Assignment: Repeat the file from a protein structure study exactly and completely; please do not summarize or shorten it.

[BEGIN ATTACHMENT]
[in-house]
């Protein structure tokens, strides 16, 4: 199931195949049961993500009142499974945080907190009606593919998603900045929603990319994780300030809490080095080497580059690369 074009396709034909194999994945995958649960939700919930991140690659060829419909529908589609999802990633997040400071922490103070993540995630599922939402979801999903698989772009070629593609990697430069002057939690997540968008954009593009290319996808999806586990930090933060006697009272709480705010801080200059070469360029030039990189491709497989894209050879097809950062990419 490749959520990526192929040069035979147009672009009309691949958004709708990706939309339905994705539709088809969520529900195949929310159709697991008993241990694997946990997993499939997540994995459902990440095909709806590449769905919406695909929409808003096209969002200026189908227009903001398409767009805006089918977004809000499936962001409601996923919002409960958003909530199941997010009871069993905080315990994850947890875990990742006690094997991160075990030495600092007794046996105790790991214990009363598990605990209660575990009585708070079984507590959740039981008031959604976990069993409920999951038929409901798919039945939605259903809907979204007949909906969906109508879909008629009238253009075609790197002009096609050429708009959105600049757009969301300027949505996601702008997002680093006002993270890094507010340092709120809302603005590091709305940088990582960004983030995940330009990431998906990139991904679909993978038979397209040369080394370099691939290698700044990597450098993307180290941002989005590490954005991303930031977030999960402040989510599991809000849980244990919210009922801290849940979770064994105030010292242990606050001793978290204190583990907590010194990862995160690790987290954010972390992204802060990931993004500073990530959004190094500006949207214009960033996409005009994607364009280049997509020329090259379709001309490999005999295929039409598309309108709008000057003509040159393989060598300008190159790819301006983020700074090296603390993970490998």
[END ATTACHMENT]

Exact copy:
[in-house]
């Protein structure tokens, strides 16, 4: 199931195949049961993500009142499974945080907190009606593919998603900045929603990319994780300030809490080095080497580059690369 074009396709034909194999994945995958649960939700919930991140690659060829419909529908589609999802990633997040400071922490103070993540995630599922939402979801999903698989772009070629593609990697430069002057939690997540968008954009593009290319996808999806586990930090933060006697009272709480705010801080200059070469360029030039990189491709497989894209050879097809950062990419 490749959520990526192929040069035979147009672009009309691949958004709708990706939309339905994705539709088809969520529900195949929310159709697991008993241990694997946990997993499939997540994995459902990440095909709806590449769905919406695909929409808003096209969002200026189908227009903001398409767009805006089918977004809000499936962001409601996923919002409960958003909530199941997010009871069993905080315990994850947890875990990742006690094997991160075990030495600092007794046996105790790991214990009363598990605990209660575990009585708070079984507590959740039981008031959604976990069993409920999951038929409901798919039945939605259903809907979204007949909906969906109508879909008629009238253009075609790197002009096609050429708009959105600049757009969301300027949505996601702008997002680093006002993270890094507010340092709120809302603005590091709305940088990582960004983030995940330009990431998906990139991904679909993978038979397209040369080394370099691939290698700044990597450098993307180290941002989005590490954005991303930031977030999960402040989510599991809000849980244990919210009922801290849940979770064994105030010292242990606050001793978290204190583990907590010194990862995160690790987290954010972390992204802060990931993004500073990530959004190094500006949207214009960033996409005009994607364009280049997509020329090259379709001309490999005999295929039409598309309108709008000057003509040159393989060598300008190159790819301006983020700074090296603390993970490998």